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How to Clean a Golf Cart Rubber Mat

by Kate Evelyn

    When you take your golf cart on the course, it is exposed to dirt, dust, leaves, sand and grass. A rubber mat can help prevent the floor of the cart from becoming permanently soiled, but if you don’t clean the mat regularly it too can become stained.

    Items you will need

    • Push broom or wet-dry vacuum cleaner
    • Garden hose with spray nozzle
    • Scrubber sponge

    Step 1

    Take the mat out of your golf cart. It should lift out easily since it is not attached to the floor. Shake out the mat to remove the loose dust, dirt and sand. Lay the mat on a flat surface and sweep away the rest of the debris with a push broom, or vacuum it with a vacuum cleaner.

    Step 2

    Turn on the hose. Using the sprayer nozzle, spray the mat in rows starting at one end. This should remove the ground-in dirt. Dampen your sponge and squirt a teaspoon of dish soap onto the soft side. Use this side of the sponge to wipe down the top of the rubber mat, again in rows. This helps ensure you scrub the entire mat.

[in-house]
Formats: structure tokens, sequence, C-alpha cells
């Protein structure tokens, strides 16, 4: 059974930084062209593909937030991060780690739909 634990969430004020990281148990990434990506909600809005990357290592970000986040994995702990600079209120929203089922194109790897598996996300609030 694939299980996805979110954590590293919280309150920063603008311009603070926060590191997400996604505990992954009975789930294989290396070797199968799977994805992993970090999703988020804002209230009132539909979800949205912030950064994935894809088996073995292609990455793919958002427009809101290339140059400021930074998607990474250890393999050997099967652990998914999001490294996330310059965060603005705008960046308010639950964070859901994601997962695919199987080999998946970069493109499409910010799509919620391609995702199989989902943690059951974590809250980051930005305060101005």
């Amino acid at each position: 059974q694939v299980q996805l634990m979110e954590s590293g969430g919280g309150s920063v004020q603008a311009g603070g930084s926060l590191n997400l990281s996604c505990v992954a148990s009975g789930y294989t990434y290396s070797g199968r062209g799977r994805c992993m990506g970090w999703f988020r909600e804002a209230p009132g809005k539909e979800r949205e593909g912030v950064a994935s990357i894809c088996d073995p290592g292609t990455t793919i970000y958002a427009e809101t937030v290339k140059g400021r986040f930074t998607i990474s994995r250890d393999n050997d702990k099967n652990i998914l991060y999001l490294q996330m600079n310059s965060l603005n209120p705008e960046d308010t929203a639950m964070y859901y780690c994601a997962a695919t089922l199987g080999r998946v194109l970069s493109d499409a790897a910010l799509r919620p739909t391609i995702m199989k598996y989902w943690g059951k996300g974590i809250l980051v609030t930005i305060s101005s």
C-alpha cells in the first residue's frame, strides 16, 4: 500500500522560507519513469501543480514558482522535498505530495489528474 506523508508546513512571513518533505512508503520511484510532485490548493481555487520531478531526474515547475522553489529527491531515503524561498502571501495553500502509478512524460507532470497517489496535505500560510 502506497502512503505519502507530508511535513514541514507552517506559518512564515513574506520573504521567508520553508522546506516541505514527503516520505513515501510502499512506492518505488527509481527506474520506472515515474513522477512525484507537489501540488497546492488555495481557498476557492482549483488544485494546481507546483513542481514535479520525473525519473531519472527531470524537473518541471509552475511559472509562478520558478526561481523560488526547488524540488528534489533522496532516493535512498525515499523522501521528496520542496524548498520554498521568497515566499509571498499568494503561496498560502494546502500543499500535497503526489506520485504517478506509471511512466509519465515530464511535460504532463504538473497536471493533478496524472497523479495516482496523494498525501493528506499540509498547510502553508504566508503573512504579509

Step 3

    Flip the sponge over and scrub the mat again with the rough side, focusing on any stubborn dirt or stains you couldn’t get out in Step 2. Rinse the mat again with the hose.

    Step 4

    Turn the mat over and repeat Steps 2 and 3 for the underside.

    Step 5

    Let the rubber mat air-dry. Hang it up so that both sides can dry at the same time. If you need to use it again immediately, wipe both sides with a moleskin towel. They are available at most auto supply stores.

    Step 6

    Place your mat back in your golf cart in the same configuration as when you removed it. This will help ensure that it doesn't slide.

    Tips

    • Don’t worry about scratching the mat with the rough side of the sponge. The rubber should be tough enough to handle it.
    • Hold the hose at a 45-degree angle so water doesn’t splash up at you.

    Warnings

    • Make sure the floor of the golf cart is dry before you replace the mat. If you isn't, you could subject your cart to mildew.

    About the Author

    Based in Washington, D.C., Kate Evelyn has been writing professionally since 2000. Her articles have appeared in numerous publications, including "Elle" magazine, "Brass|CU" magazine and the "Credit Union Times." She holds a Bachelor of Arts in journalism from Western Maryland College.

    Photo Credits

    • electric golf cart image by itsallgood from Fotolia.com